The [Monday] Papers
No honest, objective observer can say that Barack Obama's speech in Selma on Sunday even rose to the level of mediocre. It was halting, disjointed, and weakly themed. It was also all about him. Hillary Clinton, on the other hand, was dazzling.
That's just the truth.
See for yourself. AP video of both can be found on the Sun-Times's home page.
UPDATE: More on Selma here.
1. "Some CTA board members are sometimes seen arriving at board meetings or other CTA events in taxis," the Tribune's Jon Hilkevitch reports. "Questions they ask of the CTA staff during board meetings often reflect their unfamiliarity with the system they are entrusted to oversee."
Hilkevitch fails to take the next step, however. Who appointed such lame board members? Take a guess.
"As a matter of law, the Mayor of the City of Chicago is responsible for appointing four out of the seven people who serve on the CTA Board of Directors," the Neighborhood Capital Budget Group explains.
"The Mayor also selects the Chairperson of that board, and the individual who heads the agency. The Governor of the State selects the other three Board members. There is no public input into the Mayor's and Governor's selection of these appointees. For decades, the CTA President (chief executive officer) and the CTA Board chair have usually been former City Hall commissioners or influential aides to the Mayor, before going to the transit agency. Many key CTA staffers as well transfer back and forth between City Hall departments and the CTA bureaucracy."
Board members are each paid $25,000 a year for their services.
2. A ridership summary obtained by Hilkevitch shows that CTA board member Alejandro Silva didn't ride the CTA a single time in 2006; board member Charles Robinson, said by Hilkevitch to "rarely" participate in discussions at board meetings, rode the system only three times last year, the report shows.
Both Silva and Robinson are Daley appointees, which might have been worth nothing.
3. To be fair, Daley also appointed Henry Chandler Jr. to the board; Chandler led all board members with 129 CTA rides in 2006. And any rides taken by board members without using their agency ID badges wouldn't have been accounted for. But that's their problem.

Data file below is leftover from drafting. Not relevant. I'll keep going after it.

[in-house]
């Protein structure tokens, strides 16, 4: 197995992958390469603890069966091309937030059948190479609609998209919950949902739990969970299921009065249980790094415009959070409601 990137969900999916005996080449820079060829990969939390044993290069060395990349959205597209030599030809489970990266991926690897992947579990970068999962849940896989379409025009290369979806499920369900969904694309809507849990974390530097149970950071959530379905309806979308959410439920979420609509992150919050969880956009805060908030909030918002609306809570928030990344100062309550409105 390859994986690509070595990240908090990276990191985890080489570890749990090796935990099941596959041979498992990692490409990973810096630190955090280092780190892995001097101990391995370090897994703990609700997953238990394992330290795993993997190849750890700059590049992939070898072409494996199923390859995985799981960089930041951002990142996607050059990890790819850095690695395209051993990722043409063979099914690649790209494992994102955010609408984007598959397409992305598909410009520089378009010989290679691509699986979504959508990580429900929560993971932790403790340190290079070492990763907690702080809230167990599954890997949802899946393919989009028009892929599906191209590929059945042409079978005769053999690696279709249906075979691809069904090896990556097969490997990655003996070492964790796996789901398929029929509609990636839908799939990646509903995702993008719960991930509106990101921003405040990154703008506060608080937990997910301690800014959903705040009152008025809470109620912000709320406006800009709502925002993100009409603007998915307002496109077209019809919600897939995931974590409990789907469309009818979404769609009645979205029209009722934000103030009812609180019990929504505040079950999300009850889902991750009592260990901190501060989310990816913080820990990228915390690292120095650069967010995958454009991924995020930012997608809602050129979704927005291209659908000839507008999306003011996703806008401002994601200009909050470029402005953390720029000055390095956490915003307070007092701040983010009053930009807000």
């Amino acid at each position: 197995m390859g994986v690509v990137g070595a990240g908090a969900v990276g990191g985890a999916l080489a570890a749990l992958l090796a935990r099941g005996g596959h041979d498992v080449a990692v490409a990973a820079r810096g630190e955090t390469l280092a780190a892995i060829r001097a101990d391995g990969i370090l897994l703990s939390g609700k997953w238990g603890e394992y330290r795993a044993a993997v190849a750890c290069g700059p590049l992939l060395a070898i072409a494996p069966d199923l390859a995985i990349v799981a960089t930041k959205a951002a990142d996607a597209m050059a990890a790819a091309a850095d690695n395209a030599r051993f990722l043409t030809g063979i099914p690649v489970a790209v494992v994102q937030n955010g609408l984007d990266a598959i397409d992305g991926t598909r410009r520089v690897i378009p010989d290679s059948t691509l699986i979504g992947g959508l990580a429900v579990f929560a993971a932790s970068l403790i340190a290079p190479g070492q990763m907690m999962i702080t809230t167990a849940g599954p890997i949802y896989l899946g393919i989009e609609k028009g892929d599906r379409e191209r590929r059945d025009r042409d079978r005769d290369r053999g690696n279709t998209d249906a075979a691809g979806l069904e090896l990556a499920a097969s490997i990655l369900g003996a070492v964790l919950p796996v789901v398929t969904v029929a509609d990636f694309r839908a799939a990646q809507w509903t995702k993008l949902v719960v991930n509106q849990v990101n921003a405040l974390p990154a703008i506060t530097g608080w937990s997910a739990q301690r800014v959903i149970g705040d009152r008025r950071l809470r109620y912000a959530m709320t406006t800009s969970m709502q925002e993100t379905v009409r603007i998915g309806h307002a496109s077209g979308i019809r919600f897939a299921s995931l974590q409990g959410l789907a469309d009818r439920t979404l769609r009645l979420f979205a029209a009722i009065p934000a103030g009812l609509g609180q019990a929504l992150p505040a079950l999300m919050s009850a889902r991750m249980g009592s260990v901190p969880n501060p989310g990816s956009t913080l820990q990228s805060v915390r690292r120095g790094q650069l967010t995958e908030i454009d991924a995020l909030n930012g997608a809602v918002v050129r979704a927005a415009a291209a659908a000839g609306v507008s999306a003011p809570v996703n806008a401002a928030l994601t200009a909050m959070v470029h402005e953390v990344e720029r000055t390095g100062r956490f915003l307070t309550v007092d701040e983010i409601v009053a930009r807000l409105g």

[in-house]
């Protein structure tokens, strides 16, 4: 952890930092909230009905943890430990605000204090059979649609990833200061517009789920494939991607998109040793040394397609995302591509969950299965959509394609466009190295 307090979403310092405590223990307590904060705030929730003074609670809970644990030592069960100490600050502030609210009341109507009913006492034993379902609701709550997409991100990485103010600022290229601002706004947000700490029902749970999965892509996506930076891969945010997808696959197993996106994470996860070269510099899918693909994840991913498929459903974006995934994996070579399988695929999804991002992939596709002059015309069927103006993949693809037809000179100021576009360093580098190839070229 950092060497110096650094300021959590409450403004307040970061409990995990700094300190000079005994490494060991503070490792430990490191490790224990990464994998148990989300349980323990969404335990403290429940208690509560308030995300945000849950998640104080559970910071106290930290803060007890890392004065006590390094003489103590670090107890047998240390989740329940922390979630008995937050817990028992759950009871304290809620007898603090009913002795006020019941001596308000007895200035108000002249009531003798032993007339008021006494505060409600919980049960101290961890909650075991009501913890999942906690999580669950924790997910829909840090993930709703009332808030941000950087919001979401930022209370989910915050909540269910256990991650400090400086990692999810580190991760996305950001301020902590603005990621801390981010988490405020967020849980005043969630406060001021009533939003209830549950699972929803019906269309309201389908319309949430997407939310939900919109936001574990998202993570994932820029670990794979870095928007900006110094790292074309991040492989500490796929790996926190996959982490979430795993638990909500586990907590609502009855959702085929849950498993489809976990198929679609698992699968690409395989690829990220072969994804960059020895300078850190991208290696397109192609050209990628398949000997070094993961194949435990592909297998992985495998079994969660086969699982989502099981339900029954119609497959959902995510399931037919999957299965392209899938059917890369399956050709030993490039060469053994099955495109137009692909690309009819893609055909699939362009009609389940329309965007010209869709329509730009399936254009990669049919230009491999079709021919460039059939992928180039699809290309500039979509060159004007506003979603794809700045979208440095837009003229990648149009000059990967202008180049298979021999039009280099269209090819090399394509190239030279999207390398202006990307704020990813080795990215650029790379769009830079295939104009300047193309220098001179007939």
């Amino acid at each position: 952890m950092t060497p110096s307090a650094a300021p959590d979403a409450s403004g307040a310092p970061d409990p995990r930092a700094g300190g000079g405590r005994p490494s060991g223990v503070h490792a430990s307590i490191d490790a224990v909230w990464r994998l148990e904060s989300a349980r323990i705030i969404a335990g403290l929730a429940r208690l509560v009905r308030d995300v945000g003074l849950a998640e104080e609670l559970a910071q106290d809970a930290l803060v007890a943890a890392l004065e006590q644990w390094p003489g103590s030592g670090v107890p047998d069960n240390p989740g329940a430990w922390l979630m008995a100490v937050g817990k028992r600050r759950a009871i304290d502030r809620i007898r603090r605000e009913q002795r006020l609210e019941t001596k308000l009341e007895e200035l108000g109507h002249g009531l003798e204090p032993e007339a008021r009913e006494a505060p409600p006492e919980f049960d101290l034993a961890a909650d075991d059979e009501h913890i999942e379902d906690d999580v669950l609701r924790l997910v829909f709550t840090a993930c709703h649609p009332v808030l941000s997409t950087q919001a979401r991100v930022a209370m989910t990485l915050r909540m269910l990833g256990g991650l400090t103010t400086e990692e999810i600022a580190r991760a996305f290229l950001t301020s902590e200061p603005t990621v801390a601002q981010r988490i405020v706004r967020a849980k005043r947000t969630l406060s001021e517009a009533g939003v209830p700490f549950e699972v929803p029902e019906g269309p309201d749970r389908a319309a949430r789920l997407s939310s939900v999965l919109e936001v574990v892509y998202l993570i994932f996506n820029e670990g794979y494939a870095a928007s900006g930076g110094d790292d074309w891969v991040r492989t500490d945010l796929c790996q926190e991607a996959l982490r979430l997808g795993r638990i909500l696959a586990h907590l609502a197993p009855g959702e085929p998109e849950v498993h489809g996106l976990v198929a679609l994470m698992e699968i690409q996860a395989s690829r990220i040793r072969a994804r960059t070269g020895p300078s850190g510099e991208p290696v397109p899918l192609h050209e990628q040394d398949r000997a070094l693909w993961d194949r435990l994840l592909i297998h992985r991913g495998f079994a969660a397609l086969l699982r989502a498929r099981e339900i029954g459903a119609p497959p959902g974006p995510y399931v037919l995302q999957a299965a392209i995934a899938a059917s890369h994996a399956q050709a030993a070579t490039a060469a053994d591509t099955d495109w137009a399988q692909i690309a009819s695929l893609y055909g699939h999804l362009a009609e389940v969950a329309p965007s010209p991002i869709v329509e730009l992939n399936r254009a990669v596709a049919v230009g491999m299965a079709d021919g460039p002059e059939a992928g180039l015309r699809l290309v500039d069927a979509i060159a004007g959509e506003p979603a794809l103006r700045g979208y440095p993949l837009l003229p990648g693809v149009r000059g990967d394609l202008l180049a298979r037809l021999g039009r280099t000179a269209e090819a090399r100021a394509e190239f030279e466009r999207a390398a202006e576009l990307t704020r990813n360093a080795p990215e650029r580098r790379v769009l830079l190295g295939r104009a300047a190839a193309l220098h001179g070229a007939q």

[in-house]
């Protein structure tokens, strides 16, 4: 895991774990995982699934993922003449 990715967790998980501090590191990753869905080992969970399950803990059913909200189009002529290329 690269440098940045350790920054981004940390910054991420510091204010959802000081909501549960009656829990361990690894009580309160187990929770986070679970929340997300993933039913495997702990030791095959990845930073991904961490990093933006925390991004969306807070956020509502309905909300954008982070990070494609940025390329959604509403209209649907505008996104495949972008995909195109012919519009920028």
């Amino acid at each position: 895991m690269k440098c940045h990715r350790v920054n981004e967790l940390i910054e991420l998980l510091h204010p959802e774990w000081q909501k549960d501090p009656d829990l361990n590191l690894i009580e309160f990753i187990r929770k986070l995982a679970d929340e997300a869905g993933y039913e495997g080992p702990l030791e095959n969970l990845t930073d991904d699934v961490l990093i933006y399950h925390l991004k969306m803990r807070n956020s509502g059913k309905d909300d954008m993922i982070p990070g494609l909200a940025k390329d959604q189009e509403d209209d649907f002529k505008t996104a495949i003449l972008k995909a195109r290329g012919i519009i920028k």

4. Lou Piniella's journey to the heart of Cubdom has officially begun; at this rate he'll have the thousand-yard stare by the time the regular season starts that took years to sink in with with Don Baylor and Dusty Baker.
5. The U.S. Attorney's Office, which is perhaps the most upstanding institution located within Chicago city limits, is down about 25 prosecutors, the Sun-Times reports.
While retirements and moves to the private sector account for some recent losses, Patrick Fitzgerald also cites "budget problems," though no explanation is given whether that means the Bush Administration is squeezing the office or they've spent more money than expected, say, on a string of major corruption prosecutions. Which is just another way you the taxpayer foots the bill for the shenanigans of the likes of George Ryan and Richard M. Daley.
6. Even though City Hall is led by a former Cook County State's Attorney - the mayor - they are no doubt clinking their glasses at the departure of Pat Collins from the U.S. Attorney's Office. John Kass and Carol Marin discuss.
7. "Lawyers who make big bucks representing the rich are being asked to share with lawyers who make peanuts representing the poor," the Sun-Times reports. "The Chicago Bar Foundation starts its campaign today to get Chicago's major law firms to lean on every partner for $500 and every associate attorney for $100 to help fund legal aid lawyers."
8. Todd Stroger's budget cuts 43 prosecutors and 10 investigators from the State's Attorney's Office, as well as 10 public defenders in the county. Penny wise, pound foolish?
9. The girlfriend of new 42nd Ward alderman Brendan Reilly says "He's a great guy to have in your corner." Considering he was most recently an AT&T vice president for public affairs (read: lobbyist), I wonder just whose corner he's in.